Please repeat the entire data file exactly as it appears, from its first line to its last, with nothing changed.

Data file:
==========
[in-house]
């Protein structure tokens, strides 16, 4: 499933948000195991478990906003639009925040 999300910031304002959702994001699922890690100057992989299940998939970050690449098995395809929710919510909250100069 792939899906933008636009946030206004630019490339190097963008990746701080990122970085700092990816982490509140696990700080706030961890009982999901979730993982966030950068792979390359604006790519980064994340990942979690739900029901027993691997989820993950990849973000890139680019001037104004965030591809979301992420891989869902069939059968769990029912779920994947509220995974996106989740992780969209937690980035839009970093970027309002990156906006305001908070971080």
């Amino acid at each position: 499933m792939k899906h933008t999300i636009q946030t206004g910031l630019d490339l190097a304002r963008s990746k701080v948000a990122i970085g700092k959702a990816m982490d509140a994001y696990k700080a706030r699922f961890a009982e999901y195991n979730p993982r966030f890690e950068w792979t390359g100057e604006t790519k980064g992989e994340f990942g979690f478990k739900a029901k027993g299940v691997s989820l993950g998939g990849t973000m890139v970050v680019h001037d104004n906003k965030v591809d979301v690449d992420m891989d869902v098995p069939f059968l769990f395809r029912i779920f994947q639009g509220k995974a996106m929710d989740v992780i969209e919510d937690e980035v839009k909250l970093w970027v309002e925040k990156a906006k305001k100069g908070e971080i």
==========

[in-house]
């Protein structure tokens, strides 16, 4: 499933948000195991478990906003639009925040 999300910031304002959702994001699922890690100057992989299940998939970050690449098995395809929710919510909250100069 792939899906933008636009946030206004630019490339190097963008990746701080990122970085700092990816982490509140696990700080706030961890009982999901979730993982966030950068792979390359604006790519980064994340990942979690739900029901027993691997989820993950990849973000890139680019001037104004965030591809979301992420891989869902069939059968769990029912779920994947509220995974996106989740992780969209937690980035839009970093970027309002990156906006305001908070971080």
């Amino acid at each position: 499933m792939k899906h933008t999300i636009q946030t206004g910031l630019d490339l190097a304002r963008s990746k701080v948000a990122i970085g700092k959702a990816m982490d509140a994001y696990k700080a706030r699922f961890a009982e999901y195991n979730p993982r966030f890690e950068w792979t390359g100057e604006t790519k980064g992989e994340f990942g979690f478990k739900a029901k027993g299940v691997s989820l993950g998939g990849t973000m890139v970050v680019h001037d104004n906003k965030v591809d979301v690449d992420m891989d869902v098995p069939f059968l769990f395809r029912i779920f994947q639009g509220k995974a996106m929710d989740v992780i969209e919510d937690e980035v839009k909250l970093w970027v309002e925040k990156a906006k305001k100069g908070e971080i």